A Hotline for Med Students Facing Burnout

Medical Students Changing Medicine

Varsha Radhakrishnan, MD; Ragha Suresh, MD


May 03, 2019

Medical training is a grueling odyssey. Burnout is not unique to the medical field and is often characterized by emotional exhaustion, depersonalization, and a reduced sense of personal accomplishment, as defined by the Maslach Burnout Inventory. As has been extensively documented, burnout among physicians and physicians-in-training can lead to decreased self-care, increased rates of depression and suicidality, reduced productivity, lower quality of patient care, a reduced sense of satisfaction, and medical errors. Tackling this phenomenon is daunting, given how systemic the problem is. The list of contributing factors ranges from inherently demanding schedules filled with high-intensity work to conflicts in professional and personal relationships.

Both physicians and medical students support educating the public about mental health. However, a study by Kopera and colleagues found that medical students and some mental health professionals reported negative implicit attitudes toward individuals with mental illness. This suggests a stigma that is difficult to extinguish, even with proper education.

In a study that examined the impact of stigma and personal experience on help-seeking behaviors of medical students, only one third of medical students experiencing burnout sought professional help for an emotional or mental health problem within the previous year. Moreover, only 26.9% of medical students sought professional help for serious emotional problems, which is a lower proportion than seen in the general population (44.3%) and among age-matched individuals (38.8%). Many students cite time constraints as an impediment, along with concern that seeking help will affect their professional advancement or impact ability to apply to residency programs.

Students Helping Students

As students at Rutgers New Jersey Medical School (NJMS), we become involved in and passionate about wellness and combating burnout. We recognized that burnout is pervasive and that it existed within our own medical school community. We were both board members on the Student Council, and multiple fellow students reached out to us about the difficulty in accessing mental health clinicians, mostly owing to high demand. Many students expressed discomfort with taking time off from clerkships to attend an appointment because of fear of retaliation or negative impact on evaluations.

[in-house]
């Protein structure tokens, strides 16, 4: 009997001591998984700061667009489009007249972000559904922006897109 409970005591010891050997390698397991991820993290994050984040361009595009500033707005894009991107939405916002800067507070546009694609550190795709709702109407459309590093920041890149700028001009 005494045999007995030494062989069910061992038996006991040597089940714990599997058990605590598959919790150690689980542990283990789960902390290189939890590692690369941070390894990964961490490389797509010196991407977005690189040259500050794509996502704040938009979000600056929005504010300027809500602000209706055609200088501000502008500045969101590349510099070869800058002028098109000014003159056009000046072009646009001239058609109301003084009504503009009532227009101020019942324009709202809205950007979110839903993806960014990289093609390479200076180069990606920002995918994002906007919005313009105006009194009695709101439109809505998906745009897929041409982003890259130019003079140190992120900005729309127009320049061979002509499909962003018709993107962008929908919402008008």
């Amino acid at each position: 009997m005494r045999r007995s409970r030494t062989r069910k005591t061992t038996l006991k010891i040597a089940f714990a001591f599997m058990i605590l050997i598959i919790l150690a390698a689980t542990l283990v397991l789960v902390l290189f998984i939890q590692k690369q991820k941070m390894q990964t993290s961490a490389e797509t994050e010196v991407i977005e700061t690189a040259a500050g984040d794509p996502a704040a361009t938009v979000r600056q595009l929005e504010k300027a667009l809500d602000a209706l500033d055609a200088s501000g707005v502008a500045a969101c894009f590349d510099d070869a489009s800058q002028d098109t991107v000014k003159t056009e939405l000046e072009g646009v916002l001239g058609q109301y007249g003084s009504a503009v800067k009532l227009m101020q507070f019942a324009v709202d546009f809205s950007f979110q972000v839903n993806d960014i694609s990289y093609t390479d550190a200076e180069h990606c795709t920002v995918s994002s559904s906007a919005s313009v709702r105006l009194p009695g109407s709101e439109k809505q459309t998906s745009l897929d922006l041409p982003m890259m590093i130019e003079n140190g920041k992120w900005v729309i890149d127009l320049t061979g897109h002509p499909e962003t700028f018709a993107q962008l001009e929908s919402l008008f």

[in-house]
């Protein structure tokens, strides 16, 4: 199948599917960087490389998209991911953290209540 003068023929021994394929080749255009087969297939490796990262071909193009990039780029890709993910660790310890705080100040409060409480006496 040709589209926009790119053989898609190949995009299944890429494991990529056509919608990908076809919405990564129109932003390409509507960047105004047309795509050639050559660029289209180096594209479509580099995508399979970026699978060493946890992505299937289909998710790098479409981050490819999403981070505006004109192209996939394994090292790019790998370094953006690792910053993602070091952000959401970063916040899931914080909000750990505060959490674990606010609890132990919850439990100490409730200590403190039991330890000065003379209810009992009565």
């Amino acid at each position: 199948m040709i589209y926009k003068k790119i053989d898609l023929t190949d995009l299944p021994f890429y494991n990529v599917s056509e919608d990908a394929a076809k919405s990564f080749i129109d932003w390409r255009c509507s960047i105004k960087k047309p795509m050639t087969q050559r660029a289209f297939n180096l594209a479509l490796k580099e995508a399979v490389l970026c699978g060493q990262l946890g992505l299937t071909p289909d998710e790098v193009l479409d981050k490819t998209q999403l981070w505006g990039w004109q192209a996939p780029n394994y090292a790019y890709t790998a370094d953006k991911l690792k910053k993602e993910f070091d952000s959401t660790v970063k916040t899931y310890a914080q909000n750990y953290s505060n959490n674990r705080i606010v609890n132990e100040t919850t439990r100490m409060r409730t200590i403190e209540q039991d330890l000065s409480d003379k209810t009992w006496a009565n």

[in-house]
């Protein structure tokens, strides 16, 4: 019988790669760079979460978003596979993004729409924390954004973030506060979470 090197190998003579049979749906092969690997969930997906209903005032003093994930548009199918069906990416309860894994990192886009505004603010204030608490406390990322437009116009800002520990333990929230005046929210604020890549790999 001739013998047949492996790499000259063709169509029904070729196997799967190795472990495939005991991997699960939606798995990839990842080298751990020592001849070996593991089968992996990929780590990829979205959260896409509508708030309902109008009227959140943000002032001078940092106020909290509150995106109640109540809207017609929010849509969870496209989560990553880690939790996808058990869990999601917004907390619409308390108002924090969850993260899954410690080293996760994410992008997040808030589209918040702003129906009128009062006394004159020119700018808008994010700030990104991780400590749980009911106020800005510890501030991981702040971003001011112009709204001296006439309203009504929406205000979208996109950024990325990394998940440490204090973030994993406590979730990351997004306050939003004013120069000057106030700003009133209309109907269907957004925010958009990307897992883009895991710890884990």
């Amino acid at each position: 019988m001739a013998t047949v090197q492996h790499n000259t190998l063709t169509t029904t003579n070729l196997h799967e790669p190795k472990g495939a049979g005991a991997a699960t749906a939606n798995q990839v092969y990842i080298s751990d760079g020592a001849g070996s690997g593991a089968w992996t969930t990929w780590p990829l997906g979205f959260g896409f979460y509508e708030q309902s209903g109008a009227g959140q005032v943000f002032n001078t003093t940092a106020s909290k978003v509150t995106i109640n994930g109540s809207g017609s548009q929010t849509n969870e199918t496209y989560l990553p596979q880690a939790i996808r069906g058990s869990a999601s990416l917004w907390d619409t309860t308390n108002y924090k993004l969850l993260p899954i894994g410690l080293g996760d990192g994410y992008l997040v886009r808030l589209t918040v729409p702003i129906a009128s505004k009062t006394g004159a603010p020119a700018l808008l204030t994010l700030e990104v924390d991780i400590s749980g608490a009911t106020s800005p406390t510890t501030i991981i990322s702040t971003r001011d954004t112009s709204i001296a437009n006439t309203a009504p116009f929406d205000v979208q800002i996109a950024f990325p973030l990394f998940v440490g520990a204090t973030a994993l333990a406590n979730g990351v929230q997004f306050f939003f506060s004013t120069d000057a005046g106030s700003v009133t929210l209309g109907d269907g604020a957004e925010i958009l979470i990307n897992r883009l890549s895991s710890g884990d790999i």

On a personal note, we were roommates in medical school and jointly experienced an all-too-familiar "imposter syndrome" and feelings of isolation, due to intense stress and a perceived lack of control over our own schedules. As fourth-year medical students, the more we began surveying our fellow classmates through social media, the more we realized the importance of feeling supported and having our experiences validated by peers who were able to empathize with us. That's when we began working on a strategy to help address the burnout epidemic.

Although Rutgers NJMS has various programs focused on student wellness and mitigating stress, the overwhelming responses we received when surveying our classmates revealed a gap that needed to be addressed. A formal student wellness program is available through student affairs that includes the services of professional counselors during the week by appointment. Mentorship programs and humanities group programs help incoming students with the transition into medical school. Wellness groups on campus offer stress-relieving activities, and formal lectures are provided through the psychiatry interest group. However, no resource was available over weekends or after business hours, the most common times when busy medical students are able to engage in self-care. In particular, third-year medical students struggling with intense work hours, poor work-life balance, and an isolating schedule could easily "fall through the cracks." Identifying this gap in the existing set of resources led us to develop a student-run organization: Rutgers NJMS Peer Wellness.


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